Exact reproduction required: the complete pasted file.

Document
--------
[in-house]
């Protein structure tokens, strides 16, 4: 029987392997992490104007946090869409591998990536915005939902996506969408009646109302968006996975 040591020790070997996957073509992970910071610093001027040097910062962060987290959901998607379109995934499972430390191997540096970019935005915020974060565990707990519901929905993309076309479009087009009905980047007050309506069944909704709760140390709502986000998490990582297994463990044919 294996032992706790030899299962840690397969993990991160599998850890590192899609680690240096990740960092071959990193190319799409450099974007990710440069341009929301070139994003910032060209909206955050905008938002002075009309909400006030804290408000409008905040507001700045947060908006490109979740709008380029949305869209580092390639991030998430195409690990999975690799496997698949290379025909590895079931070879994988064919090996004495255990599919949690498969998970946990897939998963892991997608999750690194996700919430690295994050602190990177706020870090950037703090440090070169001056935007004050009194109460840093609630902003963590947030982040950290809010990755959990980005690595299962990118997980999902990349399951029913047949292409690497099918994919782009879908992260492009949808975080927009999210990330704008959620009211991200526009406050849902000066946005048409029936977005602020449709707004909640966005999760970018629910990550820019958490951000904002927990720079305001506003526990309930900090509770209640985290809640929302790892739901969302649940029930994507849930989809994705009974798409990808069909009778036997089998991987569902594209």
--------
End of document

[in-house]
């Protein structure tokens, strides 16, 4: 029987392997992490104007946090869409591998990536915005939902996506969408009646109302968006996975 040591020790070997996957073509992970910071610093001027040097910062962060987290959901998607379109995934499972430390191997540096970019935005915020974060565990707990519901929905993309076309479009087009009905980047007050309506069944909704709760140390709502986000998490990582297994463990044919 294996032992706790030899299962840690397969993990991160599998850890590192899609680690240096990740960092071959990193190319799409450099974007990710440069341009929301070139994003910032060209909206955050905008938002002075009309909400006030804290408000409008905040507001700045947060908006490109979740709008380029949305869209580092390639991030998430195409690990999975690799496997698949290379025909590895079931070879994988064919090996004495255990599919949690498969998970946990897939998963892991997608999750690194996700919430690295994050602190990177706020870090950037703090440090070169001056935007004050009194109460840093609630902003963590947030982040950290809010990755959990980005690595299962990118997980999902990349399951029913047949292409690497099918994919782009879908992260492009949808975080927009999210990330704008959620009211991200526009406050849902000066946005048409029936977005602020449709707004909640966005999760970018629910990550820019958490951000904002927990720079305001506003526990309930900090509770209640985290809640929302790892739901969302649940029930994507849930989809994705009974798409990808069909009778036997089998991987569902594209």